ING Bank has agreed to pay $619 million to settle potential liability for apparent violations of U.S. sanctions against certain foreign countries, according to a statement released by the U.S. Treasury.
The settlement resolves an investigation by the Treasury's Office of Foreign Assets Control, or OFAC, into the bank's "intentional manipulation and deletion of information about U.S.-sanctioned parties in more than 20,000 financial and trade transactions routed through third-party banks located in the United States between 2002 and 2007," the statement said. These transactions routed more than $1.6 billion through the U.S.
The settlement is the largest OFAC settlement of any kind to date.
The bank's insurance and U.S. banking operations were not part of the investigation, the Treasury said.
The Treasury summarized the OFAC charges as follows.
- Bank employees in Curacao began omitting references to Cuba in payment messages sent to the U.S., beginning in the 1990s and at the instruction of senior bank management, to prevent U.S. financial institutions from identifying and interdicting prohibited transactions. This practice was also used by other branches of the bank's wholesale banking division, including offices in France, Belgium and the Netherlands.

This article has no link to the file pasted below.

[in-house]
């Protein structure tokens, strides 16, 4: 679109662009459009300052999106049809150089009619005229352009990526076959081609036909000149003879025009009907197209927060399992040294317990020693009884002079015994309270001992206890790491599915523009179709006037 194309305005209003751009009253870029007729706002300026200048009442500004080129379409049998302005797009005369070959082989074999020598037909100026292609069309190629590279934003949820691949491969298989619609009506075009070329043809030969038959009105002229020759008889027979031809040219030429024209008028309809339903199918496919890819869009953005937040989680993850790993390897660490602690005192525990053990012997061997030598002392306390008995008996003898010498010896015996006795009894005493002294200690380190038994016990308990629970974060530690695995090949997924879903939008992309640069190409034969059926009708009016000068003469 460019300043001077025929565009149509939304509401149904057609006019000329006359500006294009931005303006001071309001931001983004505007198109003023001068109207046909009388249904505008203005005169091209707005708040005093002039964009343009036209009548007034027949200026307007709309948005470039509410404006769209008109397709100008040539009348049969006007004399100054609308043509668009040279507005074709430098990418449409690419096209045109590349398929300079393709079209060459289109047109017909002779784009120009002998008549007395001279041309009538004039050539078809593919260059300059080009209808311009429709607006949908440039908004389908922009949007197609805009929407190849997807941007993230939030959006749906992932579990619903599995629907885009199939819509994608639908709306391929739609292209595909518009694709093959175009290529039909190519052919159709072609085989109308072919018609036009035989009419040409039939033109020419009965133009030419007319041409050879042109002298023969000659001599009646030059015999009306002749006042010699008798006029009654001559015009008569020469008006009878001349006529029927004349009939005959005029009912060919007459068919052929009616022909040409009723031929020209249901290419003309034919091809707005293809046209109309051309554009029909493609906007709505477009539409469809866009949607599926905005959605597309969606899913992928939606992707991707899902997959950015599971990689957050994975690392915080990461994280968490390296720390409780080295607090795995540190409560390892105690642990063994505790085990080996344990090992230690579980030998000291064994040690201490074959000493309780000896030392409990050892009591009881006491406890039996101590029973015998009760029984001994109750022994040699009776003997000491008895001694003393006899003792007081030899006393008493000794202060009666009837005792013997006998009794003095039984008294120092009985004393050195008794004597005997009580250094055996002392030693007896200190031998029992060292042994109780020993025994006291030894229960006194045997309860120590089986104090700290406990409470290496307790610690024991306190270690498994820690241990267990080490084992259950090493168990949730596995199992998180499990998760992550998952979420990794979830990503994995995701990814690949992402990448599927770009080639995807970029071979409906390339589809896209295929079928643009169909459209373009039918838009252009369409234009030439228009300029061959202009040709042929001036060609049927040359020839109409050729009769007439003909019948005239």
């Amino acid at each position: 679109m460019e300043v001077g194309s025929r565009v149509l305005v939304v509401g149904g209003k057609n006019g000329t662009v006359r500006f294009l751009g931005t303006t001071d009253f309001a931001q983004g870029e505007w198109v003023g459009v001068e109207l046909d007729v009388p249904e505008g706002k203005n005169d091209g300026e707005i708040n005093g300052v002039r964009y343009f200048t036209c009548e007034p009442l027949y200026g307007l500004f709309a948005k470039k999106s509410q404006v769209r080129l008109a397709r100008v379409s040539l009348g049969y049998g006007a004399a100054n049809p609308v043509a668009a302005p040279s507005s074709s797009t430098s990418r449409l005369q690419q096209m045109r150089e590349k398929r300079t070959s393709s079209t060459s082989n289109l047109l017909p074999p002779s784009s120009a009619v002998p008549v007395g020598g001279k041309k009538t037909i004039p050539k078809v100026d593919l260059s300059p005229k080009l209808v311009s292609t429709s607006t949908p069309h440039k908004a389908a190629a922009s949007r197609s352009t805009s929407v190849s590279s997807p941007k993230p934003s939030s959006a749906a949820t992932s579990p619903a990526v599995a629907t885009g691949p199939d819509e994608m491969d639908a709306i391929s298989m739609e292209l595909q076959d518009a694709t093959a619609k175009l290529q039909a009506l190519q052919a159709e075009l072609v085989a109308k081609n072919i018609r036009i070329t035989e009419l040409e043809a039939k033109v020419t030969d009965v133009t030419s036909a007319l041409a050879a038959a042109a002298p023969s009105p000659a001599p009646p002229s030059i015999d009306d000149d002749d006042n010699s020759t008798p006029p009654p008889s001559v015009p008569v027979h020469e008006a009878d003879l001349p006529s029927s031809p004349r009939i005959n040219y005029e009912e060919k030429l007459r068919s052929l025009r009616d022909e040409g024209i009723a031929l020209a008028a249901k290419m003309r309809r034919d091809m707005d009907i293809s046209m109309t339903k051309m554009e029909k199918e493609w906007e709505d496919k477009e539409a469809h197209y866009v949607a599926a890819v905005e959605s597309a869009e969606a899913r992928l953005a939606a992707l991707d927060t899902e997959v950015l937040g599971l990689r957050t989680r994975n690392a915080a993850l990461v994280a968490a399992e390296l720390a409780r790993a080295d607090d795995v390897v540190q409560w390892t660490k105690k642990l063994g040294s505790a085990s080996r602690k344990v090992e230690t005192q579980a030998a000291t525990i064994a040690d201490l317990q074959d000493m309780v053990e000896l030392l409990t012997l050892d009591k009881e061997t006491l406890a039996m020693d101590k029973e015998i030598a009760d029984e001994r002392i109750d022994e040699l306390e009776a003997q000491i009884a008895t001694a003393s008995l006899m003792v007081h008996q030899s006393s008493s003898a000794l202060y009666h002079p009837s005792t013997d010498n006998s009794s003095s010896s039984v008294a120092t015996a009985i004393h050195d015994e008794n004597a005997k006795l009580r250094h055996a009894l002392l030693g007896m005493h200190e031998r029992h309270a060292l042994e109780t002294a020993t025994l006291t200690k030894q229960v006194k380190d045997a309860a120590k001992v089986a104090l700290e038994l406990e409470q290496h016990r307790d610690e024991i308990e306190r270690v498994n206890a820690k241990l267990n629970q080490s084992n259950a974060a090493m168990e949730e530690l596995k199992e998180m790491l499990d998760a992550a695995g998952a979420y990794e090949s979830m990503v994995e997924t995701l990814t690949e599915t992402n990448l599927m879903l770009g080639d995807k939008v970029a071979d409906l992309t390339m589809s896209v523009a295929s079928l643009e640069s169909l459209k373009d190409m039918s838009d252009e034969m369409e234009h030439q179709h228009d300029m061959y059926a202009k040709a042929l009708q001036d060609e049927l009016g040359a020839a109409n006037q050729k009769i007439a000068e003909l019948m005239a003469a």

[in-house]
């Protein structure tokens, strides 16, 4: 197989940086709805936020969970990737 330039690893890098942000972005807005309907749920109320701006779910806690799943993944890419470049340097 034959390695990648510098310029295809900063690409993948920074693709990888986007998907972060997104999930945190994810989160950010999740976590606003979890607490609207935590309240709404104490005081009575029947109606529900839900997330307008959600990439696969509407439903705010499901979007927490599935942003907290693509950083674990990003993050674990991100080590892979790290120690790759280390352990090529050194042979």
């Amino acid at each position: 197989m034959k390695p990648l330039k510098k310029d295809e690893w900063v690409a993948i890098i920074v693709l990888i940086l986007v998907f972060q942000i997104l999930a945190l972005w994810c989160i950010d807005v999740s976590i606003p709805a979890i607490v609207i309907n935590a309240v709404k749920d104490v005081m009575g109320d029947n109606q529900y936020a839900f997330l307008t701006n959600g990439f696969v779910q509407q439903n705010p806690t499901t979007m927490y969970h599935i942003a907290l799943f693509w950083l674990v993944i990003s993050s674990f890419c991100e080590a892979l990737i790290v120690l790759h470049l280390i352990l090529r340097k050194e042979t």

- The bank's senior management in France authorized and provided fraudulent endorsement stamps for use by Cuban financial institutions in processing travelers check transactions, which disguised the involvement of Cuban banks when these transactions were processed through the U.S.
- The bank's trade and commodity finance business at its wholesale banking branch in the Netherlands routed payments made on behalf of U.S.-sanctioned Cuban clients through other corporate clients to obscure the sanctioned clients' identities.
- A branch in Romania omitted details from a letter of credit involving a U.S. financial institution to finance the exportation of U.S.-origin goods to Iran.
ING Bank, N.V., has assured OFAC that this conduct has been terminated. Under the settlement agreement, the bank is required to conduct a review of its policies and procedures and their implementation and submit a report to OFAC.
OFAC Director Adam Szubin said in the statement that U.S. sanctions laws reflect national security and foreign policy interests and are "aggressively" policed by the agency.
"Today's historic settlement should serve as a clear warning to anyone who would consider profiting by evading U.S. sanctions," Szubin said.
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